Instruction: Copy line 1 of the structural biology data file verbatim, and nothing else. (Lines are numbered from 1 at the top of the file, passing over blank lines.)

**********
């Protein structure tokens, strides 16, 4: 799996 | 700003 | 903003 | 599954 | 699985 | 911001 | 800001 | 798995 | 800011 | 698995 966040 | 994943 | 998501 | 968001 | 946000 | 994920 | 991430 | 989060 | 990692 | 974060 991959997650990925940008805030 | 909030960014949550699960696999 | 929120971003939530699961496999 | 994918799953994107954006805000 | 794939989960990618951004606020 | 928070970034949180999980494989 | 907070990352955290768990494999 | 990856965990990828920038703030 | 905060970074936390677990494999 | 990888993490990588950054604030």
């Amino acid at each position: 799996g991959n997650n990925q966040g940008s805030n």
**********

């Protein structure tokens, strides 16, 4: 799996 | 700003 | 903003 | 599954 | 699985 | 911001 | 800001 | 798995 | 800011 | 698995 966040 | 994943 | 998501 | 968001 | 946000 | 994920 | 991430 | 989060 | 990692 | 974060 991959997650990925940008805030 | 909030960014949550699960696999 | 929120971003939530699961496999 | 994918799953994107954006805000 | 794939989960990618951004606020 | 928070970034949180999980494989 | 907070990352955290768990494999 | 990856965990990828920038703030 | 905060970074936390677990494999 | 990888993490990588950054604030």